Good luck to Ford workers on "Black Monday"


‘Black Monday' looms over Ford's future – 01/22/06 – The Detroit News:

Good luck tomorrow when the “Way Forward” plan is introduced. It sounds like some tough cuts have to be made, the sad reality is that Ford has way too much capacity than sales. Management can shuffle the deck chairs and make excuses for not selling enough, but the factory people take the brunt of it when they're no longer needed.

Of course, you might ask why Ford didn't act sooner.

Even if Ford boarded up all of its American factories tomorrow, it would still have to pay the 87,000 United Auto Workers members who labor in them, while also continuing to cover health care and pension costs not only for them, but also for twice that many UAW retirees and their dependents.

This is true for GM also, thanks to the negotiated “JOBS Bank.” Why would GM and Ford agree to such a clause?

Part of the blame falls on GM and then-CEO Roger Smith who thought automation and the “lights out factory” was the wave of the future. The UAW feared the mass job losses and fought for protections for workers displaced by automation. Turns out that the lights out factory was a bit of a pipe dream, but Ford and GM sales dropped much faster than they would have wanted to anticipate. The thousands of people in the JOBS Bank wasn't caused by automation…. it was caused by declining sales, blame for that has to fall squarely on management's shoulders.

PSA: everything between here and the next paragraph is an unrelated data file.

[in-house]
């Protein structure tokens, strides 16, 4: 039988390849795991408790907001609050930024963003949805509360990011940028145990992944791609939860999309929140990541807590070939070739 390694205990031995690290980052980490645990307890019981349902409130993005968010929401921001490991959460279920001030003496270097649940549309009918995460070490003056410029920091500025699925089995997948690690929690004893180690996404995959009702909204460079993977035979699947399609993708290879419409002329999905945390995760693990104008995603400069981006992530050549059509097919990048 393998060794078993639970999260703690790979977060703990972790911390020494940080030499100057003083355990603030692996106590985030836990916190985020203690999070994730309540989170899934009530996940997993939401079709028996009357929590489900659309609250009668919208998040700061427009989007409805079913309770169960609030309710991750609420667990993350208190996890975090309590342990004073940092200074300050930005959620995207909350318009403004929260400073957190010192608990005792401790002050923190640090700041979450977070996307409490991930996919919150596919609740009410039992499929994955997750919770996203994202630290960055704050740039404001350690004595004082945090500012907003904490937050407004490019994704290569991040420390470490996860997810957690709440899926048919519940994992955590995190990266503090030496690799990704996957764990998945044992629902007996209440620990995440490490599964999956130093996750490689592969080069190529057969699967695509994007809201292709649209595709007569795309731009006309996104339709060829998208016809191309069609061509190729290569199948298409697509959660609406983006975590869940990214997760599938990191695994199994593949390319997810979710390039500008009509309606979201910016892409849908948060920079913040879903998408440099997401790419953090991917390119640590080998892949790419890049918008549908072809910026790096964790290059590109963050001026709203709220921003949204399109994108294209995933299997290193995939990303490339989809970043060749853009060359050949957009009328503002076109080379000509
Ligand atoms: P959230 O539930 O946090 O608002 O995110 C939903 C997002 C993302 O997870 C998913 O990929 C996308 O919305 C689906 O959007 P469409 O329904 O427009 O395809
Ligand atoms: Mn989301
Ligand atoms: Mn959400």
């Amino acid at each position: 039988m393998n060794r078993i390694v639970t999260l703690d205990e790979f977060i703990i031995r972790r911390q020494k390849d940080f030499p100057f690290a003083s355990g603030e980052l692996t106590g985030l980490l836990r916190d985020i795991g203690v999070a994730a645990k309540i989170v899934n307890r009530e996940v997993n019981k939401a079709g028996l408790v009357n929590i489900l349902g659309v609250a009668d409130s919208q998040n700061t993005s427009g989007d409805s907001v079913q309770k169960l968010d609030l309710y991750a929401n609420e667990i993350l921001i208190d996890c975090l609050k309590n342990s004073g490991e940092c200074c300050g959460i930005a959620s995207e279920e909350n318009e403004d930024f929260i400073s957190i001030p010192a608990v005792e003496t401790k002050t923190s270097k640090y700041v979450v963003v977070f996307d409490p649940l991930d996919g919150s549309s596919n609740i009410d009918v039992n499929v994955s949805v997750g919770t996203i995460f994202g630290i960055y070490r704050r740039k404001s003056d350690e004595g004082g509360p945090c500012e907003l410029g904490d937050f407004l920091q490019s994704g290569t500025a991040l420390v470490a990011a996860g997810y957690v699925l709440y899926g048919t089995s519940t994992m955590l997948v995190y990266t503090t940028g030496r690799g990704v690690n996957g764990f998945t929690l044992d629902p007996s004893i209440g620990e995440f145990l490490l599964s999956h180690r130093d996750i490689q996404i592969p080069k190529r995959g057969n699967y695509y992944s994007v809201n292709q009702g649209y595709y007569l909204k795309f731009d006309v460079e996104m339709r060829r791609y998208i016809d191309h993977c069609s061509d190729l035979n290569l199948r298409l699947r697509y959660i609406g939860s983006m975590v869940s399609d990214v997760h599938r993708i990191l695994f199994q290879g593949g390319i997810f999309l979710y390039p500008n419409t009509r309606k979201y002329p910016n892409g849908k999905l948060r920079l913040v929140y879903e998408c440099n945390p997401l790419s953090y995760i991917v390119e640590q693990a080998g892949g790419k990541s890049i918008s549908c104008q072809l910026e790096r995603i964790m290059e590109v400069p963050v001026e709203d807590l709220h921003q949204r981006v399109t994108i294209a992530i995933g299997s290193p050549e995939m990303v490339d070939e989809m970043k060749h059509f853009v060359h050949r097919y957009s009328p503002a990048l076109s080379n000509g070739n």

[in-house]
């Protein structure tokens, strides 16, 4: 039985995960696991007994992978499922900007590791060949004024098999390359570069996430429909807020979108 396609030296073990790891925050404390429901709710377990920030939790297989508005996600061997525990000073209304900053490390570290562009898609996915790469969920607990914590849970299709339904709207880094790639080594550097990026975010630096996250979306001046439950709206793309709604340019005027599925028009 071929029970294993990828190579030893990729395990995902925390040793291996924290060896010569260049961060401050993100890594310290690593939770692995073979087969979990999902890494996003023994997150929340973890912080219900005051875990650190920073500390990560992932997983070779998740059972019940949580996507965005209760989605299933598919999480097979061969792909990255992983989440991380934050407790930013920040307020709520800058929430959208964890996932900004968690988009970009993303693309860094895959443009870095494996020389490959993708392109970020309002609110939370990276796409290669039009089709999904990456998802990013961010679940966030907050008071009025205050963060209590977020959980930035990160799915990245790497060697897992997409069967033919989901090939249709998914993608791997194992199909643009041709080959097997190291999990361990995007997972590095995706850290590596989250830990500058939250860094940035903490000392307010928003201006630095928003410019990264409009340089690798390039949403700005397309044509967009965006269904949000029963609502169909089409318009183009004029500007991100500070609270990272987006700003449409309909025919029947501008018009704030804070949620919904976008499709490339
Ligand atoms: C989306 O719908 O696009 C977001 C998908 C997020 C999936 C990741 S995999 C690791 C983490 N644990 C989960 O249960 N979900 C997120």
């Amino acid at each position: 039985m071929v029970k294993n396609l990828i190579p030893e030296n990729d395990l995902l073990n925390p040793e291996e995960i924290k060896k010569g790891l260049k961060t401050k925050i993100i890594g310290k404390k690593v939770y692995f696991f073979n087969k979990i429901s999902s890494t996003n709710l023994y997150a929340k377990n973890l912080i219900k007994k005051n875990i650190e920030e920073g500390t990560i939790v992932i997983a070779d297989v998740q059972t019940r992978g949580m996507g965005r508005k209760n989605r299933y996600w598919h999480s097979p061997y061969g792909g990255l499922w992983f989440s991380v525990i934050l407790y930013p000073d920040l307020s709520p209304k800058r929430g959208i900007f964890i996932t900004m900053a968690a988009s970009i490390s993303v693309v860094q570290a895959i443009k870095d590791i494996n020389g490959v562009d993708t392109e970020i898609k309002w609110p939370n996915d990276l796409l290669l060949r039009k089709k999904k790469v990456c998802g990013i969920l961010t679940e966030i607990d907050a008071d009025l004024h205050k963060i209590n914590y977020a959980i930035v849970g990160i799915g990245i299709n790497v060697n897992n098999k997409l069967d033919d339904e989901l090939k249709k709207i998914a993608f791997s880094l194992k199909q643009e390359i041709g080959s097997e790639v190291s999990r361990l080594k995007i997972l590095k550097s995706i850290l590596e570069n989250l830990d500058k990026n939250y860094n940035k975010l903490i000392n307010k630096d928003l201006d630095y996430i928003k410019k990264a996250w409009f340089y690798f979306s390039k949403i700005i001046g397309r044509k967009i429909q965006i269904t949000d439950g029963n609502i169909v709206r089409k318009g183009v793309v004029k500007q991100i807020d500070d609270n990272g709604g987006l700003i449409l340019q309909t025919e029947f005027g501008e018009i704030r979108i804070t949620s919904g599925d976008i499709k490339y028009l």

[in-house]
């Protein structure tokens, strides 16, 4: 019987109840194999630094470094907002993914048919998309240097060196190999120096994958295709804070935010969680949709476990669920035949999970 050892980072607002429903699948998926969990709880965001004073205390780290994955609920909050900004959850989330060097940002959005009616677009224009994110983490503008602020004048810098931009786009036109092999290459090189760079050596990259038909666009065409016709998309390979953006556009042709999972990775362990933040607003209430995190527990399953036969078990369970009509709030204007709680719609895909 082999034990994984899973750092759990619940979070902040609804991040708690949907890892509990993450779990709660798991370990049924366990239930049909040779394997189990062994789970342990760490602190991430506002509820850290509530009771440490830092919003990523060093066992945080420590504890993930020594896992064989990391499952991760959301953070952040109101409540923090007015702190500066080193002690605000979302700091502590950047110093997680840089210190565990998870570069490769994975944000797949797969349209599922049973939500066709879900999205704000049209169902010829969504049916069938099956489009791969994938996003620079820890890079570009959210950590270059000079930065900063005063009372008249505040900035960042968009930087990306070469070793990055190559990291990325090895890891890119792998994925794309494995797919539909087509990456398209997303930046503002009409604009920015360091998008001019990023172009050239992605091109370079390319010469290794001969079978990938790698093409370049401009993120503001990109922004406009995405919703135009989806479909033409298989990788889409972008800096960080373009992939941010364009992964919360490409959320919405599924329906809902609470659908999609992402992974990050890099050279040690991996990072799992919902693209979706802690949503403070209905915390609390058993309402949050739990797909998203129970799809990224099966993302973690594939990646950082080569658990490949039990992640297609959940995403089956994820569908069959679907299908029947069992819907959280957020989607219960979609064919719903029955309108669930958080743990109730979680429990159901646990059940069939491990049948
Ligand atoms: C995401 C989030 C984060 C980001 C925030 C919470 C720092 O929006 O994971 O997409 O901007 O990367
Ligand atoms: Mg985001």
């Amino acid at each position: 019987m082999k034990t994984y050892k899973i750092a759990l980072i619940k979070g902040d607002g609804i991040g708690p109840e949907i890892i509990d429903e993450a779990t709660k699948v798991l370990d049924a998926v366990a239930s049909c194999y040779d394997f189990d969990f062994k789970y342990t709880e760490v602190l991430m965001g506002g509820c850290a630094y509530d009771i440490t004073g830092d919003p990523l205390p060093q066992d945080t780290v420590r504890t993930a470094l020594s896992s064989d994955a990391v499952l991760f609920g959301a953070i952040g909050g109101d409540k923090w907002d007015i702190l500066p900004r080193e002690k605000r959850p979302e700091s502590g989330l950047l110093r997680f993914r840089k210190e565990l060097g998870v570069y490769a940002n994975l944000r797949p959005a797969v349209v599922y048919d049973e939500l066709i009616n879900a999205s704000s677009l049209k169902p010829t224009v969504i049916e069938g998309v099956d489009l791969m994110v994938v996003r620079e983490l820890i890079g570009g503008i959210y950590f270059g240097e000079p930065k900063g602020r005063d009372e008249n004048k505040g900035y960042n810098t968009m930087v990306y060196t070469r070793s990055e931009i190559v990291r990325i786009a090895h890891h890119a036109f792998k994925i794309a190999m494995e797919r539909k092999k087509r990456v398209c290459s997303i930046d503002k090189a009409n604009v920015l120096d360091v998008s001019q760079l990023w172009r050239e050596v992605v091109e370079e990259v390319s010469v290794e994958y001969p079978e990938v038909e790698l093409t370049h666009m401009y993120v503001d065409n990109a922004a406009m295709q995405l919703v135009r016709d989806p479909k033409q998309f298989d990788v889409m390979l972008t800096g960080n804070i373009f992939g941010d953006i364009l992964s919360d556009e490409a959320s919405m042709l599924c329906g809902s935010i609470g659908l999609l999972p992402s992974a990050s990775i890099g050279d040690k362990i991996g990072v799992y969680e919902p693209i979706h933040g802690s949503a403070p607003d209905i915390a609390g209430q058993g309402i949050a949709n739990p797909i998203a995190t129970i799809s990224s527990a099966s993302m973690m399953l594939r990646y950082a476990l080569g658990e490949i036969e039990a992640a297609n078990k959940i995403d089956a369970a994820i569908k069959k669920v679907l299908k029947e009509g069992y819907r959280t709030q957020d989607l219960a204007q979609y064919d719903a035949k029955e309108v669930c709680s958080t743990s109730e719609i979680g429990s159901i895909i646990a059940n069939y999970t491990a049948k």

Imagine how things might have turned out differently if GM had been obsessed with Toyota-like principles of waste reduction and employee involvement? What if GM, instead of investing in robot experiments, had invested in training and education in true lean mindsets and approaches?

Now, Ford and GM would have still had to keep sales up… but with a better focus on people (rather than technology), I'm sure quality would have improved faster and that certainly would have help prevent such a sales slip and the need for as many plant closures.

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Mark Graban
Mark Graban is an internationally-recognized consultant, author, and professional speaker, and podcaster with experience in healthcare, manufacturing, and startups. Mark's new book is The Mistakes That Make Us: Cultivating a Culture of Learning and Innovation. He is also the author of Measures of Success: React Less, Lead Better, Improve More, the Shingo Award-winning books Lean Hospitals and Healthcare Kaizen, and the anthology Practicing Lean. Mark is also a Senior Advisor to the technology company KaiNexus.


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